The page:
Tokyo Budget Travel Guide: 9 Cheap Experiences You Shouldn’t Miss

Tokyo Budget Travel Guide: 9 Cheap Experiences You Shouldn’t Miss

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Oh, Tokyo, where do we begin? The energetic Japanese capital is where modernity blends with the past and shines as a beacon of the country’s post-war revival.

Tokyo often gets a bad rap for being expensive; sure, it’s not the cheapest place in the world, but it’s not so bad compared to other Western European capitals. This guide will show you how you can enjoy your time here without breaking the bank.

How to get from Tokyo’s Airports to the city center

From Tokyo Narita

Tokyo Narita is around 80 kilometers from the city center. When you land, you can either take a train or a bus to your accommodation. The fastest option is the Keisei Skyliner, which will take you to Nippori Station in around 36 minutes; the ticket costs JPY 2580 (€15.32). If you’re unsure of where to go, just follow the signs in the airport, as they’re all in English, or ask a member of staff who will be more than happy to assist you.

Alternatively, you can take the bus to the city center, which stops outside Terminals 1, 2, and 3. The Airport Limousine Buses run a couple of times every hour and stop in some of the main tourist districts, like Shinjuku and Shibuya. The tickets are priced at JPY 3600 (€21.38). While the journey time varies based on how bad the traffic is in the center, it normally takes between 90 and 120 minutes to reach the center.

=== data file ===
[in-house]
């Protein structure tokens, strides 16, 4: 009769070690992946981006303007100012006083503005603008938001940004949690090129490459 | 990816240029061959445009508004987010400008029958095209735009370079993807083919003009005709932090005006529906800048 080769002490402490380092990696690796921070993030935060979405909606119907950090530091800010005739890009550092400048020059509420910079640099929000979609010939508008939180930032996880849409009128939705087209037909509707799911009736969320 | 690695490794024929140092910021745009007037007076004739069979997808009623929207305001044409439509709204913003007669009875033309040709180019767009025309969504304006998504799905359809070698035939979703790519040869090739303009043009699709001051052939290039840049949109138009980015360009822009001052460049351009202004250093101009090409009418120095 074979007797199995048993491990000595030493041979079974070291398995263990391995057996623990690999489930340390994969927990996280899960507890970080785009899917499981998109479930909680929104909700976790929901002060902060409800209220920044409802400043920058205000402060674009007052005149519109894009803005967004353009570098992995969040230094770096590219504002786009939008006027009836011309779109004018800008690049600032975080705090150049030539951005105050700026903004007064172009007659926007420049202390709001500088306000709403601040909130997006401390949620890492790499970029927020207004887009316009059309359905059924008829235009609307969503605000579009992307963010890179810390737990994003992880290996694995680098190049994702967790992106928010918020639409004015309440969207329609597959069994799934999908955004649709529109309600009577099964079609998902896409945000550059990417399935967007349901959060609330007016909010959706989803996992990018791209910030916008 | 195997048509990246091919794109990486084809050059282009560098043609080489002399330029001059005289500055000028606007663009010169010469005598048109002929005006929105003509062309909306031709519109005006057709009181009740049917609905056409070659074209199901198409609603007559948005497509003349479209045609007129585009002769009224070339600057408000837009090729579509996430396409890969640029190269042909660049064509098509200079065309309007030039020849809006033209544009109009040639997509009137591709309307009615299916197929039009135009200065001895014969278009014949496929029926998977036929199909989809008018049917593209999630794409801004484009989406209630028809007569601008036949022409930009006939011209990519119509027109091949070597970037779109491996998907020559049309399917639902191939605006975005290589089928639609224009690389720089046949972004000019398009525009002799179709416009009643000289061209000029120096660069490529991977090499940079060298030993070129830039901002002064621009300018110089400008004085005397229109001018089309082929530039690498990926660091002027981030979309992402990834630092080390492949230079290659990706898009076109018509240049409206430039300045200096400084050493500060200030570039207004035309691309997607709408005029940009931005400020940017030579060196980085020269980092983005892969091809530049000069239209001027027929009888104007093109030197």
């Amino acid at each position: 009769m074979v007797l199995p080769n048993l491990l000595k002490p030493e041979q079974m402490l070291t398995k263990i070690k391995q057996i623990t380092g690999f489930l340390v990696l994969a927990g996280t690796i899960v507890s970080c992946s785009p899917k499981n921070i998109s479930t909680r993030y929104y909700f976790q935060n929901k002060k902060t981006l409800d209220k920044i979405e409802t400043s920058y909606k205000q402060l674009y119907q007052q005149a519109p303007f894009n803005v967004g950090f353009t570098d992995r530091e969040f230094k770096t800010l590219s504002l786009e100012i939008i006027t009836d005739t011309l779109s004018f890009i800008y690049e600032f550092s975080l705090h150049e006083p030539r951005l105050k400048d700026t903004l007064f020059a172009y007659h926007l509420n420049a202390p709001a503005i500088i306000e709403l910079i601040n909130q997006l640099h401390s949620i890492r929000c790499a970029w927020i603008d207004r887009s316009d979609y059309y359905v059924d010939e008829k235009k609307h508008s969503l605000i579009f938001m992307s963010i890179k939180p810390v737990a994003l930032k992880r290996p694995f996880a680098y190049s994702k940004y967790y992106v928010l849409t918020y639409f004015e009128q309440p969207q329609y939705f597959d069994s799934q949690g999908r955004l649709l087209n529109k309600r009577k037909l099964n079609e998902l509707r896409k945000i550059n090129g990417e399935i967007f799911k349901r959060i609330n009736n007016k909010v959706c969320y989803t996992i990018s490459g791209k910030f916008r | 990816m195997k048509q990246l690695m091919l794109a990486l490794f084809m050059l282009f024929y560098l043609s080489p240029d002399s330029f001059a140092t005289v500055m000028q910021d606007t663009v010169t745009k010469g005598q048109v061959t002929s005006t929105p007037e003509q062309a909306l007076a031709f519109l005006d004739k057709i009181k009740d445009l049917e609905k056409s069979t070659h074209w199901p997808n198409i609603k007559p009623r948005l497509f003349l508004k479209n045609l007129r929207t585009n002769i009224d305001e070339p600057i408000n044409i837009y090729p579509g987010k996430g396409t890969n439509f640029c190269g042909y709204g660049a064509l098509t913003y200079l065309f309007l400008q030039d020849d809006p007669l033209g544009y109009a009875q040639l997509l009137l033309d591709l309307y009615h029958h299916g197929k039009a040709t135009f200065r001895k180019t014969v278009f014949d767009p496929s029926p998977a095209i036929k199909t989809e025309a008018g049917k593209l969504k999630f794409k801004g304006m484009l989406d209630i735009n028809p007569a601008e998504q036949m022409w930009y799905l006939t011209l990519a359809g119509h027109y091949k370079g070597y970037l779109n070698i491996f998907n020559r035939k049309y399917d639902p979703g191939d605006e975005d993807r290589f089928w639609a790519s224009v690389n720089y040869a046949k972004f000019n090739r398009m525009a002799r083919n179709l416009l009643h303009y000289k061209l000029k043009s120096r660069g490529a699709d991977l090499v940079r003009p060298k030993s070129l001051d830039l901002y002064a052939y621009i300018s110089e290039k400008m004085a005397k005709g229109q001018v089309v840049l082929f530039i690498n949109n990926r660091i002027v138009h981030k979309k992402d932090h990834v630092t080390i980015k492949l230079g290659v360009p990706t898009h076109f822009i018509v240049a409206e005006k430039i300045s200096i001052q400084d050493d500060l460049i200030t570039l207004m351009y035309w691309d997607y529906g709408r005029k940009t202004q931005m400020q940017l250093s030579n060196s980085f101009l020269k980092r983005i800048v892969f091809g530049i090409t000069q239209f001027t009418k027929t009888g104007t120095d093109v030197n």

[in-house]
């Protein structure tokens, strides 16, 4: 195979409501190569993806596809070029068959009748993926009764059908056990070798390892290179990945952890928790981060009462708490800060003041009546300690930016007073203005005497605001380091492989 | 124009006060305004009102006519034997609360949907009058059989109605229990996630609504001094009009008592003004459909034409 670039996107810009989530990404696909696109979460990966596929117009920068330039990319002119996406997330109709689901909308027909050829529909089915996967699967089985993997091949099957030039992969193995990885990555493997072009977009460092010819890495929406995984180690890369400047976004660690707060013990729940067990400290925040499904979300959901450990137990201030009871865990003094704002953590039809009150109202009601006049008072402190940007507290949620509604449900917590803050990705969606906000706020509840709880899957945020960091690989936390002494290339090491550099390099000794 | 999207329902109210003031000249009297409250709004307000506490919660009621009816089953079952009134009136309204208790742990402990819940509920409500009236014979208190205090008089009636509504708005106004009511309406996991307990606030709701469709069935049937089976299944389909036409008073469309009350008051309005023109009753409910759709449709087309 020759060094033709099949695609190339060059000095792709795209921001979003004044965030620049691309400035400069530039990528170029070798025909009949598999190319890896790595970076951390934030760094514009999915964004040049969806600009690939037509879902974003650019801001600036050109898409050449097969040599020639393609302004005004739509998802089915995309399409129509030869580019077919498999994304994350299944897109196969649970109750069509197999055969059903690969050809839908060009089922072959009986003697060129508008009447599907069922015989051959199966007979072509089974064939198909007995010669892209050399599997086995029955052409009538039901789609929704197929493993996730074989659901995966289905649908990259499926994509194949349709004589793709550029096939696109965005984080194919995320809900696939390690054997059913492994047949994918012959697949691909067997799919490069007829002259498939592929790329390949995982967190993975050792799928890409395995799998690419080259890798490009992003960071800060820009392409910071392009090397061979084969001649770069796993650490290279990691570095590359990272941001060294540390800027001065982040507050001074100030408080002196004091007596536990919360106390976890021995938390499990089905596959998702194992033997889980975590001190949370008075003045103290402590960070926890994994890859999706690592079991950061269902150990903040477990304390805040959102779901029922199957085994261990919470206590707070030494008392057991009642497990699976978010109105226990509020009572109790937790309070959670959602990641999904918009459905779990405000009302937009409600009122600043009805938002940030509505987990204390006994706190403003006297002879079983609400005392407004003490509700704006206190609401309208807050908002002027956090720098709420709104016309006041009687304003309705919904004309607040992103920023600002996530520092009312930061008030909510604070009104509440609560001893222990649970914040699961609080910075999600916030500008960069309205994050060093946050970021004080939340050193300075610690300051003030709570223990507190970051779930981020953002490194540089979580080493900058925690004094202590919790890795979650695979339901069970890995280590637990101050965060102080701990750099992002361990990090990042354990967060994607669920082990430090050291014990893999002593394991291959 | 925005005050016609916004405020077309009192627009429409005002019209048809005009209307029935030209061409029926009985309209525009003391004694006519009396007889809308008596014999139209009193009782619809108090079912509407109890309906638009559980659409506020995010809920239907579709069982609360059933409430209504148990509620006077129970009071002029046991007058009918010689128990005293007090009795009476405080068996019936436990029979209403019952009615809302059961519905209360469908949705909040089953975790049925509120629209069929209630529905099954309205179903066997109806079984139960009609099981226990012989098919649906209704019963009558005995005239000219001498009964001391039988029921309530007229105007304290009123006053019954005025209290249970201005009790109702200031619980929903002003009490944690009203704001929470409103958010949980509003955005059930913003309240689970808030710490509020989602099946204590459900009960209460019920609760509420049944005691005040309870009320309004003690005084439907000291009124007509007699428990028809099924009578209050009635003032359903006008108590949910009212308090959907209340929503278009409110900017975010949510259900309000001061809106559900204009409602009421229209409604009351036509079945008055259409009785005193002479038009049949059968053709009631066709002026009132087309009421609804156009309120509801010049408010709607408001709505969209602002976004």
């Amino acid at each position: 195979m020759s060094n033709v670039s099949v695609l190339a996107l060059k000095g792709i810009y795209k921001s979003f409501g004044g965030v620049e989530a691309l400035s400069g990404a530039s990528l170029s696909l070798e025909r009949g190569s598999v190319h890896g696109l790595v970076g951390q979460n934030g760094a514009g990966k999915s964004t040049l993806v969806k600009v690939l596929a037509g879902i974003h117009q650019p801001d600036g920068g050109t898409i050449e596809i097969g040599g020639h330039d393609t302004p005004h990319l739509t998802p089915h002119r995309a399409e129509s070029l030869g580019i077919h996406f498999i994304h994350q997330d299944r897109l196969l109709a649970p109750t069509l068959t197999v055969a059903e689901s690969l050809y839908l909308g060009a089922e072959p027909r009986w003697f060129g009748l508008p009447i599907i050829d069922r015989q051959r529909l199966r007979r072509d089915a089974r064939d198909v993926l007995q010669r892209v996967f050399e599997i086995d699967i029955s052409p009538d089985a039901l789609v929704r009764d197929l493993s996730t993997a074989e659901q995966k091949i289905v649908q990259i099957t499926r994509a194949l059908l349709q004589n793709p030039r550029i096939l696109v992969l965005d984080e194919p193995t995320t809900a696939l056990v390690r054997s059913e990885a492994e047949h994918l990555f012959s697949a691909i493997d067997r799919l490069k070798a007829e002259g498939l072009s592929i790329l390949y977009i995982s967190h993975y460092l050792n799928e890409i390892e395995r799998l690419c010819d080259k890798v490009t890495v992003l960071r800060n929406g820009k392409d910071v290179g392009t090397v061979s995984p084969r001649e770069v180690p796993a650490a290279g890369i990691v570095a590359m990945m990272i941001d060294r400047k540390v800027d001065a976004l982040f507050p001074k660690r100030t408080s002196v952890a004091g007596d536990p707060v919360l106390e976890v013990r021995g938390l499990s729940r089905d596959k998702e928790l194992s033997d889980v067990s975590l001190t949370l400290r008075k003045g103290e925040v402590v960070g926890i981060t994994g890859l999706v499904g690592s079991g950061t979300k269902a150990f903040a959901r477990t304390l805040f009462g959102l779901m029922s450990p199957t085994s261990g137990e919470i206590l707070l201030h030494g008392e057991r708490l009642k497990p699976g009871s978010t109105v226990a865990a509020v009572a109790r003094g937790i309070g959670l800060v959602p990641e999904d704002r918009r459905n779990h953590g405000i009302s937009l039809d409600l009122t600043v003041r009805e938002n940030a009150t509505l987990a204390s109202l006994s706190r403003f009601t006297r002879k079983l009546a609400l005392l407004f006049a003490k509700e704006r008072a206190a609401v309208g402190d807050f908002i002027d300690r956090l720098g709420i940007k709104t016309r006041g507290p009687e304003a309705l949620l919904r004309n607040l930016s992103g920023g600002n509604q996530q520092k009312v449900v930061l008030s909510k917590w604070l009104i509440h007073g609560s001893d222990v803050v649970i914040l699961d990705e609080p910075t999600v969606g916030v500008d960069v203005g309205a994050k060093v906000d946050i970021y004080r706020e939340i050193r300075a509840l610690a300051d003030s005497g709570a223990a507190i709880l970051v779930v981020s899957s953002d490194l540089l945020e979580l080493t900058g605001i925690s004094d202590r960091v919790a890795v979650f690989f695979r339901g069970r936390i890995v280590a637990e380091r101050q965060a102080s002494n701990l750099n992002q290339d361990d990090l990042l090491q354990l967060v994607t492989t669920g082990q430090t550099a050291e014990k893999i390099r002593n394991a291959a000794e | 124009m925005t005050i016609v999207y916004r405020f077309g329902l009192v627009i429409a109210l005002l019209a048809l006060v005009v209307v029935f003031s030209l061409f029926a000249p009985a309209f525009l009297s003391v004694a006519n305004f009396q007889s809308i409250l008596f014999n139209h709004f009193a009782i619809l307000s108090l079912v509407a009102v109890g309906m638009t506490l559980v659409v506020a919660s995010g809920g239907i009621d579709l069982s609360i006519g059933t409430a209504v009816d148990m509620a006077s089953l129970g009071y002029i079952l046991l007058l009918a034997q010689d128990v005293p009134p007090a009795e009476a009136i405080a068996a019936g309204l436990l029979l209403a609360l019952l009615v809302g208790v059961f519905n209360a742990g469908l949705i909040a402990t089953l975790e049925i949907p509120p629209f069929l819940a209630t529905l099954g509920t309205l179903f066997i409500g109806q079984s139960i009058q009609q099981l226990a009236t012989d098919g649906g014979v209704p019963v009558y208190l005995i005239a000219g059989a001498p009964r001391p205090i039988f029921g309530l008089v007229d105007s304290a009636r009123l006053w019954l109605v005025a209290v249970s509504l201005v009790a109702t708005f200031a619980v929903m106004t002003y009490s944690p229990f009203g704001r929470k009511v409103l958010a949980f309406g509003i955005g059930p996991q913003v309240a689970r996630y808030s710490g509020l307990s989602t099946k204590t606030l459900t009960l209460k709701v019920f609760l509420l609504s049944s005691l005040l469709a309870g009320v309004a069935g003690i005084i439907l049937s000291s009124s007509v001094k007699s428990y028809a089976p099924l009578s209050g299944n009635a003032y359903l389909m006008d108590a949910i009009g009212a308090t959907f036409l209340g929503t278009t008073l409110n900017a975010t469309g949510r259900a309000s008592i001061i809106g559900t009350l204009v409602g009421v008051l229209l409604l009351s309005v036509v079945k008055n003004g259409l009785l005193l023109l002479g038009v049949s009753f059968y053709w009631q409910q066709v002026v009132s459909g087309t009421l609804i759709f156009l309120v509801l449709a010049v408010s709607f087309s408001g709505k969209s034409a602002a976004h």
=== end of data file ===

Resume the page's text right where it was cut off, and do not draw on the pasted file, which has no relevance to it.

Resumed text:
From Tokyo Haneda

If you fly into Tokyo Haneda Airport, it’s only 14 kilometers from the city center, which is much closer than Narita Airport. As you touch down, you can take the train to your hostel or hotel. The Keikyu Airport Line stops at various stations in the center, including Shinagawa Station and Shimbashi Station. Ticket prices vary based on where you’re going, but for example, a single ticket to Shimbashi Station costs JPY 327 (€1.94).

Similar to Tokyo Narita, the Airport Limousine Bus also serves Tokyo Haneda Airport, with a few buses leaving every hour. The ride to Shinjuku Station takes roughly 45 minutes, and tickets cost JPY 1400 (€8.31).

How to Enjoy Tokyo on the Cheap

1. Experience Shibuya Crossing

Watching the scramble at Shibuya Crossing is something you need to see with your own eyes to believe. Known as the busiest road crossing on the planet, sometimes up to 2500 people walk over the white-painted lines at a time.

Tokyo Budget Travel Guide: 9 Cheap Experiences You Shouldn’t MissShibuya Crossing: One of the busiest pedestrian intersections in the world, known for its bustling crowds and vibrant cityscape © Getty Images

Once you walk outside Shibuya Station’s Hachiko exit, you’ll see the crossing directly in front of you. It’s actually best viewed up on the station’s second floor, where you can experience the chaos unfolding every two minutes from a wonderful vantage point. However, you’ll likely want to stroll across and try it out for yourself.

2. Sip Some Sake in the Golden Gai District

Tucked away a few streets back from the shady red light district, Kabukichō lies the edgy quarter of Golden Gai. This web of alleyways is lined with over 200 bars, each of which follows its own specific theme, from karaoke to 80s retro.